This is the next in a series I will be posting on the candidates for the permanent diaconate for the Diocese of Knoxville. My hope is that these brief introductions to the men preparing for ordination to the diaconate will help introduce them to the people of the diocese.
Today, we hear from Raphael Pubillones from St. Thomas the Apostle Catholic Church in Lenoir City.
Tell me about your family. My family’s from Cuba and we came to the US in 1964. I revered my parents, Felipe and Maxima, who had been married for 49 years when my mother died unexpectedly. My father, who wasn’t Catholic, loved her very much, which served as an outstanding example for me as one of the things I’ve read is that the best example a father can give his children about treating women is the way he treats his wife, and his love for her was palpable. I have three brothers, Felipe and Jose, who are older, and Jorge, who’s younger. Felipe’s a CPA with the Department of Homeland Security’s Inspector General’s Office in Atlanta, GA; Jose’s a retired US Navy commander and lives in Corpus Christi, TX; and Jorge works for Fulton County Department of Transportation and lives in Calhoun, GA. I’m married to my high school sweetheart, Michele, and we’ve been married for almost 46 years; we have two grown sons and four grandchildren, one son and one granddaughter are here in Tennessee and the other son and three grandkids are in Florida. Finally, I retired from the US Air Force after having served 27 years on active duty and then I worked for Lockheed Martin Corporation as a program manager and later as a business development manager in the Washington, DC area.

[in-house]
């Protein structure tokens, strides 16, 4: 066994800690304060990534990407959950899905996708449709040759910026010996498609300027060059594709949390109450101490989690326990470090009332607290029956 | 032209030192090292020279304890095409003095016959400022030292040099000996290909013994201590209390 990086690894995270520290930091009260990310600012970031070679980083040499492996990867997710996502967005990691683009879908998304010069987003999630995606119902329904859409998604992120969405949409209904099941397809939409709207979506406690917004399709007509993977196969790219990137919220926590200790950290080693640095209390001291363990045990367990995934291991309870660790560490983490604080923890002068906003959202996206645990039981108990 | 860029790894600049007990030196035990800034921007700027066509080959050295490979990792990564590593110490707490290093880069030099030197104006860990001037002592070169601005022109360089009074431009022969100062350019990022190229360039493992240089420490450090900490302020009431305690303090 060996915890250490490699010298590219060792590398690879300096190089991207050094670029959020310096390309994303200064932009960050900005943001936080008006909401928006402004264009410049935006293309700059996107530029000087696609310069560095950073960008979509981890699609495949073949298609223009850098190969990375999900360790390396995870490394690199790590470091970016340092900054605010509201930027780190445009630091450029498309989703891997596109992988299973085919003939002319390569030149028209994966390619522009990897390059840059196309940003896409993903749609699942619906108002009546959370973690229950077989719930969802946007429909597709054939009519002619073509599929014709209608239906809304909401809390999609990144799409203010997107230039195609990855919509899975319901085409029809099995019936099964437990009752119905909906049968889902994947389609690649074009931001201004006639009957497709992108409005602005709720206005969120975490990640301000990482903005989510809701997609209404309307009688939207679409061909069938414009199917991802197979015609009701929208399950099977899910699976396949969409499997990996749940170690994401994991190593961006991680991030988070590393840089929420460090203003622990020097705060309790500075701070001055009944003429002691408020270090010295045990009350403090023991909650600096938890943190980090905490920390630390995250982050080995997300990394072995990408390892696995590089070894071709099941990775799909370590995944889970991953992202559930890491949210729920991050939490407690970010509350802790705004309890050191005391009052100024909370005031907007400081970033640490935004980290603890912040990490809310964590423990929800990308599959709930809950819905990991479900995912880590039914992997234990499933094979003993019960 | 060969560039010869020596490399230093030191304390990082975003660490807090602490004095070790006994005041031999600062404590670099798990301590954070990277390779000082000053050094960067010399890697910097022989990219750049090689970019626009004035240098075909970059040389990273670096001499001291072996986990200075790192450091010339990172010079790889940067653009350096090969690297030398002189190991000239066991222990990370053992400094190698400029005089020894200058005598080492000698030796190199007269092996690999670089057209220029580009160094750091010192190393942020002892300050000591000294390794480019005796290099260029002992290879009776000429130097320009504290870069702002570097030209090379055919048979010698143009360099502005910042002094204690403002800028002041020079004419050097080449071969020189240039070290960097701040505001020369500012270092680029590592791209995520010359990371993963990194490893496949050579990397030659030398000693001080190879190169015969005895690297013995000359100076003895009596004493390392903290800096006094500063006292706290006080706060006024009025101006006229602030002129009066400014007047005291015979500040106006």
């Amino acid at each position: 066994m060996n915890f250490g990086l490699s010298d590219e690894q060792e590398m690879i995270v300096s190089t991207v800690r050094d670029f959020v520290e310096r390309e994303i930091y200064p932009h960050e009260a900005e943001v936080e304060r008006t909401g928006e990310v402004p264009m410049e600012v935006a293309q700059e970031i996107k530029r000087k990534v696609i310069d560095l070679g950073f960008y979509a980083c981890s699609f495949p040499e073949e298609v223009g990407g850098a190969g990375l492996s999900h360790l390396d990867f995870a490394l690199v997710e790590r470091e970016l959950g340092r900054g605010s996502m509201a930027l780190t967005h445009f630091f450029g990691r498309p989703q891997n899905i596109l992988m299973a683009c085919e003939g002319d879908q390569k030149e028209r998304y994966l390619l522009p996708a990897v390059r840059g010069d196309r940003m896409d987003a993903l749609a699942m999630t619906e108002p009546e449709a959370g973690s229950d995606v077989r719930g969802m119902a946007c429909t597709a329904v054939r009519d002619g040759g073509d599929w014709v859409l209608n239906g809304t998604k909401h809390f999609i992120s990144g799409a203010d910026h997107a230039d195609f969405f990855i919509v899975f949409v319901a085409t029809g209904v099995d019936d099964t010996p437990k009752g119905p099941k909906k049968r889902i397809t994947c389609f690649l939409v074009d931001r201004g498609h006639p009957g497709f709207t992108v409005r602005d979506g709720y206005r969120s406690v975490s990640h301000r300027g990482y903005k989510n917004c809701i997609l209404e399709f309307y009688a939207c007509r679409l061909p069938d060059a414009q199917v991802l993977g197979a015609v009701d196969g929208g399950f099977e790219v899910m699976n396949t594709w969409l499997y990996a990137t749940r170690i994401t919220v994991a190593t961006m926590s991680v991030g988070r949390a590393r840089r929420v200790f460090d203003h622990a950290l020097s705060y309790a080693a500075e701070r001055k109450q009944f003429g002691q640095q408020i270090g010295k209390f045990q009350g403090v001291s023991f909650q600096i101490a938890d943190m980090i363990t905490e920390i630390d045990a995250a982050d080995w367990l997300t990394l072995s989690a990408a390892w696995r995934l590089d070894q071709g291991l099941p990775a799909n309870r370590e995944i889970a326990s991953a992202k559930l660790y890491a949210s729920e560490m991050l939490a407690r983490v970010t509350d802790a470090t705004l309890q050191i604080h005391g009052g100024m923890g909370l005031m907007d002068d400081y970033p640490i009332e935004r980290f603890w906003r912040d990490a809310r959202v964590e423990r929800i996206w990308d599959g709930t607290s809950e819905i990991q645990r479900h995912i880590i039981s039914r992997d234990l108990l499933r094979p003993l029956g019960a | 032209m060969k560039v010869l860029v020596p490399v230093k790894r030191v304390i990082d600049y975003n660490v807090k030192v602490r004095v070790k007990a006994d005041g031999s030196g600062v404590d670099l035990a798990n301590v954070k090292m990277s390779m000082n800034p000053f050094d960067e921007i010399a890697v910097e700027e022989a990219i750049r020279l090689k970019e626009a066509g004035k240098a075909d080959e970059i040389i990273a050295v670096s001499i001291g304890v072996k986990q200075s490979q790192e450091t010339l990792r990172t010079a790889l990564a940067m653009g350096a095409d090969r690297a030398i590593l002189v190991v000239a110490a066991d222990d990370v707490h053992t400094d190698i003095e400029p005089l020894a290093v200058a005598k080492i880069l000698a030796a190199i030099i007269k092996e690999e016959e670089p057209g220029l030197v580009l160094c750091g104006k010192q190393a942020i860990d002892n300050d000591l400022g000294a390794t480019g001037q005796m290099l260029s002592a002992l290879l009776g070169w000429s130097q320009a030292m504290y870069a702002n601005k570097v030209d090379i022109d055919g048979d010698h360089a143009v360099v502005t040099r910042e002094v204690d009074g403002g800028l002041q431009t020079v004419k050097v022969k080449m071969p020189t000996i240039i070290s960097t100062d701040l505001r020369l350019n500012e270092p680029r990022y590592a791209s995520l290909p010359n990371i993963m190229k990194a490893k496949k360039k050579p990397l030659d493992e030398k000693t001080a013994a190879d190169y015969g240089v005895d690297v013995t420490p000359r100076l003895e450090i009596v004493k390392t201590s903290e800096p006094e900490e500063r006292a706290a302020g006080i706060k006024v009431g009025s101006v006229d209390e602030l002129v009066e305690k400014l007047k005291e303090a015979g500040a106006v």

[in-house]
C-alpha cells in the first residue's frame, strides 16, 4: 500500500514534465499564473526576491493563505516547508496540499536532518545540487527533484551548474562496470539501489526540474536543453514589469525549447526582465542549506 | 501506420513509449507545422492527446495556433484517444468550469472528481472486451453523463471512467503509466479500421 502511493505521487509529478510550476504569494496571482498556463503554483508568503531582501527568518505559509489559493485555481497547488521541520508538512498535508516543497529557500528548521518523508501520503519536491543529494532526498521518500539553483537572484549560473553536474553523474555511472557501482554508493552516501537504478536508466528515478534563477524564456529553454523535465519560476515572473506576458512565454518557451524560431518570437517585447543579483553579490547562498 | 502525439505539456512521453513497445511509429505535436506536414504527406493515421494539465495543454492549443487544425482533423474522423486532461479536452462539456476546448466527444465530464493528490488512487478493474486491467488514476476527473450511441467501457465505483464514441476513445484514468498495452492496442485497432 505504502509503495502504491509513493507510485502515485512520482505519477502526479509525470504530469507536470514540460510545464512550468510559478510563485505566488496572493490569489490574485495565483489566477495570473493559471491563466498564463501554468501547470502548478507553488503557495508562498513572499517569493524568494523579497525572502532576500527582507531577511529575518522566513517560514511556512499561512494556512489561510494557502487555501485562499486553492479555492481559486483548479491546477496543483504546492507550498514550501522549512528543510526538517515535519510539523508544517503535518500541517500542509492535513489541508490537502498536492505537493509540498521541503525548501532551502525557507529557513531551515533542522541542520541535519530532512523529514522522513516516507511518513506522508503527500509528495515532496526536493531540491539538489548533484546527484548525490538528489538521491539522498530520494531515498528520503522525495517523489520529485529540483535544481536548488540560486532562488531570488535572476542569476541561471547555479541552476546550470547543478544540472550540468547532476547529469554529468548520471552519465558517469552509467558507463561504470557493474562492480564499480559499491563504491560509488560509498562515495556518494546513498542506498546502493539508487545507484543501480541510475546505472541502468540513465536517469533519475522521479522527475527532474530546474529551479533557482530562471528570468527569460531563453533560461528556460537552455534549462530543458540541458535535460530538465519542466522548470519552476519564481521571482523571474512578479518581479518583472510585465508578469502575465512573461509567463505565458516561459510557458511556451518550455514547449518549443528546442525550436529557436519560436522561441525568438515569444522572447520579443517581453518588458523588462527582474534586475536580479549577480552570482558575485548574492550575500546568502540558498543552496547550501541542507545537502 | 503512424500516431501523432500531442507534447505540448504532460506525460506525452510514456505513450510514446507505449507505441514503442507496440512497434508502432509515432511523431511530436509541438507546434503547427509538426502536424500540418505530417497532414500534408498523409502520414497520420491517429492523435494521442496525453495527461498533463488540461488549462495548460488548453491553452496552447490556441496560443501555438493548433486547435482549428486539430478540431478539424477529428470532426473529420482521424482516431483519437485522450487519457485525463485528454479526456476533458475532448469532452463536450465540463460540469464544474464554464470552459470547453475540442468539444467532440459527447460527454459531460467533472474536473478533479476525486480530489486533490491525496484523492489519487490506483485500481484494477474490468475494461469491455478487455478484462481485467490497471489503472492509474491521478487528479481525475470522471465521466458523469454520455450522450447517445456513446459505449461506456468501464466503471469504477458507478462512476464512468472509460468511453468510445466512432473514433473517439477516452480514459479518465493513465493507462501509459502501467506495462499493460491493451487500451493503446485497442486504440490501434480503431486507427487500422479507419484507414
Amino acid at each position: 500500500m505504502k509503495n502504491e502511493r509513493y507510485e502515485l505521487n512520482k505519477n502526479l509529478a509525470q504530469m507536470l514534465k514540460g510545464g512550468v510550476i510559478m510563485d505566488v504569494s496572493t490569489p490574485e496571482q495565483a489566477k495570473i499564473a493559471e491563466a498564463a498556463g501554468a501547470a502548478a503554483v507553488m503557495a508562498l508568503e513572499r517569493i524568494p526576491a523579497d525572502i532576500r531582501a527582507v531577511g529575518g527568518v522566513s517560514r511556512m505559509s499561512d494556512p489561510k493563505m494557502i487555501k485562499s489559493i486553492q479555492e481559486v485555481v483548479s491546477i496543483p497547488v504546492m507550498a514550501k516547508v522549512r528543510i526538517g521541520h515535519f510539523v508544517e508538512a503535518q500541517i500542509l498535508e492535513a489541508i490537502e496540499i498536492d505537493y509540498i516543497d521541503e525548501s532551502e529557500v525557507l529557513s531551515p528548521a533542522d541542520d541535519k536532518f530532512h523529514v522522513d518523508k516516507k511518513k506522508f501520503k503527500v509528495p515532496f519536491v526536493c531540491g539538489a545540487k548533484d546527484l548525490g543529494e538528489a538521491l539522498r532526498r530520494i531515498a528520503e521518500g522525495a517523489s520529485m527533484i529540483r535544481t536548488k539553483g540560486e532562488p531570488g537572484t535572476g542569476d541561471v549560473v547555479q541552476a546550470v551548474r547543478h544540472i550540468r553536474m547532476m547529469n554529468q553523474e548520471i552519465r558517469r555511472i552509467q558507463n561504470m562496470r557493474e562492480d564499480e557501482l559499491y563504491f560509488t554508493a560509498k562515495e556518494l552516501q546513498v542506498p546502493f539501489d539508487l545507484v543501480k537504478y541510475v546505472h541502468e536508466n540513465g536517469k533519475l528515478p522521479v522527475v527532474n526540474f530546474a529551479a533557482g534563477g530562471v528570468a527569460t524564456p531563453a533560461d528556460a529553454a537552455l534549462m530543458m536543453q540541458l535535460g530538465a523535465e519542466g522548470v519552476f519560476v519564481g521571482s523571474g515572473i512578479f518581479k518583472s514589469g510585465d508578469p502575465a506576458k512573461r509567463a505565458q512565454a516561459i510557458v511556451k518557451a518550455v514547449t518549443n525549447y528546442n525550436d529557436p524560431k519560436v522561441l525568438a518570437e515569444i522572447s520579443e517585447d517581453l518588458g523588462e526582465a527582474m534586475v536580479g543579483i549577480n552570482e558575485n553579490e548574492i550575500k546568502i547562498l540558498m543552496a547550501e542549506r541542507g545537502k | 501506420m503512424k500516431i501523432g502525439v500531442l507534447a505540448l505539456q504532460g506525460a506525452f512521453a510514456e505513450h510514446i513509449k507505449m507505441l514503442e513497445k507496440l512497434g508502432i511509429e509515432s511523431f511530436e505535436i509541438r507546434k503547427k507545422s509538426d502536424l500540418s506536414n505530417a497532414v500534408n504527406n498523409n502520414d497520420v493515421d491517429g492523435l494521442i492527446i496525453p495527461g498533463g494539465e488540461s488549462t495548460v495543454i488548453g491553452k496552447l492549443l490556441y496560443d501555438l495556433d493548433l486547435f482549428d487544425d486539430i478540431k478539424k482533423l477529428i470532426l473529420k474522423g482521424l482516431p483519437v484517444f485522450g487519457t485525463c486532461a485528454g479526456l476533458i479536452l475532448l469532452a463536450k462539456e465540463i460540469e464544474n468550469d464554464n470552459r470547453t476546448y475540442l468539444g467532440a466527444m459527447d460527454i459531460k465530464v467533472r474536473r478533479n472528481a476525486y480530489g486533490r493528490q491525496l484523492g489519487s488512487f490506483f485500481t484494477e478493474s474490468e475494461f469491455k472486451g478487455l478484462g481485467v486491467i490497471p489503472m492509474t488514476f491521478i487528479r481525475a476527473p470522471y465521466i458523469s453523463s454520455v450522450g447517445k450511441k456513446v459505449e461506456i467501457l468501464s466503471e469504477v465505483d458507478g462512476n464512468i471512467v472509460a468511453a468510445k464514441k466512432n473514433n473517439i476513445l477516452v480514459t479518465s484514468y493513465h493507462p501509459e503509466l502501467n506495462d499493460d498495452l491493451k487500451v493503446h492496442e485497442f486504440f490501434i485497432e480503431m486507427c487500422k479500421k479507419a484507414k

What brought you to Tennessee? A combination of factors: weather, cost of living, quality of life, location, and our older son who’s lived in East Tennessee since 2000. Since we lived in the Washington, DC area from 2001 to 2008, we visited our older son almost every federal holiday weekend, resulting in our liking this area more and more and culminating in our building a house in Tellico Village where we’ve been since we moved here in 2008. (Our younger son was a career Air Force officer when we moved to Tennessee, so his location didn’t play a role since we knew he’d be transferred periodically; he’s no longer in the Air Force and he now lives in Florida which, thanks be to God, has been another blessing from the Almighty, since Michele preferred not to be farther than a day’s drive from either of our sons.)
What kind of work did/do you do? I spent the majority of my Air Force career in intelligence. I also had assignments in intercontinental ballistic missile operations, nuclear command and control, and politico-military affairs.